Largely constituting MSMEs, non-ferrous metal component manufacturers are striving hard to stage a recovery from the pandemic induced degrowth. Ashish Bhatia with inputs from Deven Lad traces the headwinds and tailwinds around ancillaries based out of Asia’s largest brass micro-market.

An alloy of copper and zinc in varying proportions, all through the pandemic, the non-ferrous metal ancillaries have recorded a loss of sheen compared to pre-Covid-19 quarters. Attributed to the decline in automotive business revenue share, the foundries into manufacture of the substitutional alloy – brass based in Jamnagar, known as the jewel of Kathiawar, on the coast of the Gulf of Kutch, in Gujarat were faced with a myriad of problems. Perhaps, for the first time in decades, the existence of the businesses that have made Jamnagar, Asia’s largest automotive and non-automotive brass ancillary micro market has been threatened to such an extent in over 80 years since inception. Of all the headwinds, the hike in commodity prices continues to eat into their profits, nearly one year into the grinding halt of the economy. Demand outlook, however, is showing a relative improvement, on a quarterly basis, say stakeholders.

Precision brass component manufacturers
Take for instance, Jamnagar based Ishita Industries, manufacturer of precision brass components. Sagar Patel, Chief Executive Officer, breathed a sigh of relief at his business staging a recovery. However, the company missed its turnover benchmark of sixty crore in FY2020-21 due to poor demand for the jewel of components. An ancillary supplier to nearly 15 Original Equipment Manufacturers (OEMs), the company’s regular business cycle accounts for OEM supplies, in tranches, from its in-house raw material (Import based), extrusion plant, production unit and finish plant. Dabbling in both pure auto and electronic products including adapters, blocks, bolts, bushings, cages, clamps, collars, couplings, dowels, electronic connectors, electrical pin, electrical socket, earthing and grounding component, fasteners, fittings, gear parts, the company customises nearly 1100 samples to produce an annual 3000 variants, as per requirement. Patel expressed concern over the hike in London Metal Exchange (LME) benchmark prices for commodities like copper and zinc known to have sent production costs spiralling northwards.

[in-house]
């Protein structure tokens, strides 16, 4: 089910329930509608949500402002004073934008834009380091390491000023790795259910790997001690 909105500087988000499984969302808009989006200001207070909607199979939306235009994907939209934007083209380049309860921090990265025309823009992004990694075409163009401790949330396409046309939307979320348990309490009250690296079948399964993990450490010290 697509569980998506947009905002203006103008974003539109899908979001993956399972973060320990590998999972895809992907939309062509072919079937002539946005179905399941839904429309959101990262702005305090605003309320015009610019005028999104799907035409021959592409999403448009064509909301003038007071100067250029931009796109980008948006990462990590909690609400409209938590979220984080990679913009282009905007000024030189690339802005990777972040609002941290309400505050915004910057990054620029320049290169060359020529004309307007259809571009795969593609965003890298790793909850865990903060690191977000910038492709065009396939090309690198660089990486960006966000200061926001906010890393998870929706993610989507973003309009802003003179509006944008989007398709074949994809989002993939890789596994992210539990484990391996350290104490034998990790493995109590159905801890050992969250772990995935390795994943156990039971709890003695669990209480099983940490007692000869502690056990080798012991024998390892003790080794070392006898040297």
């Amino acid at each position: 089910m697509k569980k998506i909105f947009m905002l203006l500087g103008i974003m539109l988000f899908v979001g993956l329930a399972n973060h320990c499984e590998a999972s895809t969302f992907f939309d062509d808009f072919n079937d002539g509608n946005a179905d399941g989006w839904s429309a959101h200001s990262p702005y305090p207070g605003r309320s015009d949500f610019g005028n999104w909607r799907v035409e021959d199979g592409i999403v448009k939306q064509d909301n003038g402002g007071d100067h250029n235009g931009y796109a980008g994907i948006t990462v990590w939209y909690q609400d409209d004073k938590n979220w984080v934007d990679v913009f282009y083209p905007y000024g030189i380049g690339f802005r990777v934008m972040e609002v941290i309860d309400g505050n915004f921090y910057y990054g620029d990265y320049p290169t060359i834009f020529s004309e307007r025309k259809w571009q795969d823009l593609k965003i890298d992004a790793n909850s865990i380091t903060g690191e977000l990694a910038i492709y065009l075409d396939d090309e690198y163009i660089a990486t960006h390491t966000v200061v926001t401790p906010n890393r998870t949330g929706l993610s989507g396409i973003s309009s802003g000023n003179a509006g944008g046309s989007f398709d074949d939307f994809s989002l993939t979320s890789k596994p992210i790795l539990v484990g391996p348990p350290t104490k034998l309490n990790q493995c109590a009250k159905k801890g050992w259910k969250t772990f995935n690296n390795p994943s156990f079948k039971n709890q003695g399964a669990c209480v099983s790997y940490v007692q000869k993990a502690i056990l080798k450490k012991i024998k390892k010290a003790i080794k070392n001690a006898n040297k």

A source at another manufacturer of non-ferrous metal components, Swati Enterprise, spoke of the community having seen better days in office. Pre-Covid-19, production was claimed to be in the range of 50 to 57-tonne with a bulk of the business credited to the OEM exposure. A manufacturer of brass auto parts like inserts, fuel nozzle, flat washer, hoses, valve parts, automobile set screw, wing nuts and benjo bolts, the nearly daily hike in metal prices, he confirmed, has particularly hit the business hard in the first (Q1FY2021) and the third (Q3 FY2021) quarters of FY2021. Without mincing words, he expressed concern on the continuing price hike in commodities constituting the alloy, in varied proportions, as per application needs.